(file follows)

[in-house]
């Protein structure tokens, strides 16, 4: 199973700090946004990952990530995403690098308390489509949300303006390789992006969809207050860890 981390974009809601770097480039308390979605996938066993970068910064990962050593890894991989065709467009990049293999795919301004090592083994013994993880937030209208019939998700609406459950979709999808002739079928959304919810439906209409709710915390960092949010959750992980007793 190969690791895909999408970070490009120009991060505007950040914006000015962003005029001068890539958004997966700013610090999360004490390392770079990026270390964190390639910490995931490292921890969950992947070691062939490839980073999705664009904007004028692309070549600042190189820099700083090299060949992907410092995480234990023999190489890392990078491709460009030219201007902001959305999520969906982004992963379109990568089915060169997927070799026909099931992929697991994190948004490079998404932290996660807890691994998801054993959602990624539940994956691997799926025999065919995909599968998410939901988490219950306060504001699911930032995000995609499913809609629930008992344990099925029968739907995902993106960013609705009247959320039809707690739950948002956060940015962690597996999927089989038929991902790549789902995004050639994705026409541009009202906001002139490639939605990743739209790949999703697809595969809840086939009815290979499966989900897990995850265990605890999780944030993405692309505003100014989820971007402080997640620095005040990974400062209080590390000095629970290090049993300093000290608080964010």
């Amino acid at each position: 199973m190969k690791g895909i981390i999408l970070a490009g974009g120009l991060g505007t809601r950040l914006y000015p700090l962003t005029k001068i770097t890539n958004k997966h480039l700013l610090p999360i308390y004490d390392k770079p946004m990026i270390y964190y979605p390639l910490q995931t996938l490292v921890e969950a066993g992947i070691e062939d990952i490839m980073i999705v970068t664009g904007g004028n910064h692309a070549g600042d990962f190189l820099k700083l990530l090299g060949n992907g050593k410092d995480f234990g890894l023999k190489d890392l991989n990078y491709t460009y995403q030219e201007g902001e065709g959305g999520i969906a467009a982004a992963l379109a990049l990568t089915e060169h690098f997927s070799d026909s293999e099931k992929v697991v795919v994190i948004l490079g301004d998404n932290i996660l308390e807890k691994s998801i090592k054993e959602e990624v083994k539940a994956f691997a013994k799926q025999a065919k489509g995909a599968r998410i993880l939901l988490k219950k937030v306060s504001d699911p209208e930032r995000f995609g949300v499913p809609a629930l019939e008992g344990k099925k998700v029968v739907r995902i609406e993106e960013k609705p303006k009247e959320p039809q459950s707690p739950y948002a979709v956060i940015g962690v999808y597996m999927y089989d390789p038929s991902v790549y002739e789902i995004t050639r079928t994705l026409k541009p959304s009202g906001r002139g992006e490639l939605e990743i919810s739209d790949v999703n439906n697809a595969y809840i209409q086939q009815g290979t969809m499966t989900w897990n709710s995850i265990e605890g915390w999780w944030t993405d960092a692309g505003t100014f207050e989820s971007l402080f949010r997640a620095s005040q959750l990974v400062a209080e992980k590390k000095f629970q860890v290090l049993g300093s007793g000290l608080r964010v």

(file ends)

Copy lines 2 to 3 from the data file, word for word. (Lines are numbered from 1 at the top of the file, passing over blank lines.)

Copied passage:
């Protein structure tokens, strides 16, 4: 199973700090946004990952990530995403690098308390489509949300303006390789992006969809207050860890 981390974009809601770097480039308390979605996938066993970068910064990962050593890894991989065709467009990049293999795919301004090592083994013994993880937030209208019939998700609406459950979709999808002739079928959304919810439906209409709710915390960092949010959750992980007793 190969690791895909999408970070490009120009991060505007950040914006000015962003005029001068890539958004997966700013610090999360004490390392770079990026270390964190390639910490995931490292921890969950992947070691062939490839980073999705664009904007004028692309070549600042190189820099700083090299060949992907410092995480234990023999190489890392990078491709460009030219201007902001959305999520969906982004992963379109990568089915060169997927070799026909099931992929697991994190948004490079998404932290996660807890691994998801054993959602990624539940994956691997799926025999065919995909599968998410939901988490219950306060504001699911930032995000995609499913809609629930008992344990099925029968739907995902993106960013609705009247959320039809707690739950948002956060940015962690597996999927089989038929991902790549789902995004050639994705026409541009009202906001002139490639939605990743739209790949999703697809595969809840086939009815290979499966989900897990995850265990605890999780944030993405692309505003100014989820971007402080997640620095005040990974400062209080590390000095629970290090049993300093000290608080964010």
């Amino acid at each position: 199973m190969k690791g895909i981390i999408l970070a490009g974009g120009l991060g505007t809601r950040l914006y000015p700090l962003t005029k001068i770097t890539n958004k997966h480039l700013l610090p999360i308390y004490d390392k770079p946004m990026i270390y964190y979605p390639l910490q995931t996938l490292v921890e969950a066993g992947i070691e062939d990952i490839m980073i999705v970068t664009g904007g004028n910064h692309a070549g600042d990962f190189l820099k700083l990530l090299g060949n992907g050593k410092d995480f234990g890894l023999k190489d890392l991989n990078y491709t460009y995403q030219e201007g902001e065709g959305g999520i969906a467009a982004a992963l379109a990049l990568t089915e060169h690098f997927s070799d026909s293999e099931k992929v697991v795919v994190i948004l490079g301004d998404n932290i996660l308390e807890k691994s998801i090592k054993e959602e990624v083994k539940a994956f691997a013994k799926q025999a065919k489509g995909a599968r998410i993880l939901l988490k219950k937030v306060s504001d699911p209208e930032r995000f995609g949300v499913p809609a629930l019939e008992g344990k099925k998700v029968v739907r995902i609406e993106e960013k609705p303006k009247e959320p039809q459950s707690p739950y948002a979709v956060i940015g962690v999808y597996m999927y089989d390789p038929s991902v790549y002739e789902i995004t050639r079928t994705l026409k541009p959304s009202g906001r002139g992006e490639l939605e990743i919810s739209d790949v999703n439906n697809a595969y809840i209409q086939q009815g290979t969809m499966t989900w897990n709710s995850i265990e605890g915390w999780w944030t993405d960092a692309g505003t100014f207050e989820s971007l402080f949010r997640a620095s005040q959750l990974v400062a209080e992980k590390k000095f629970q860890v290090l049993g300093s007793g000290l608080r964010v």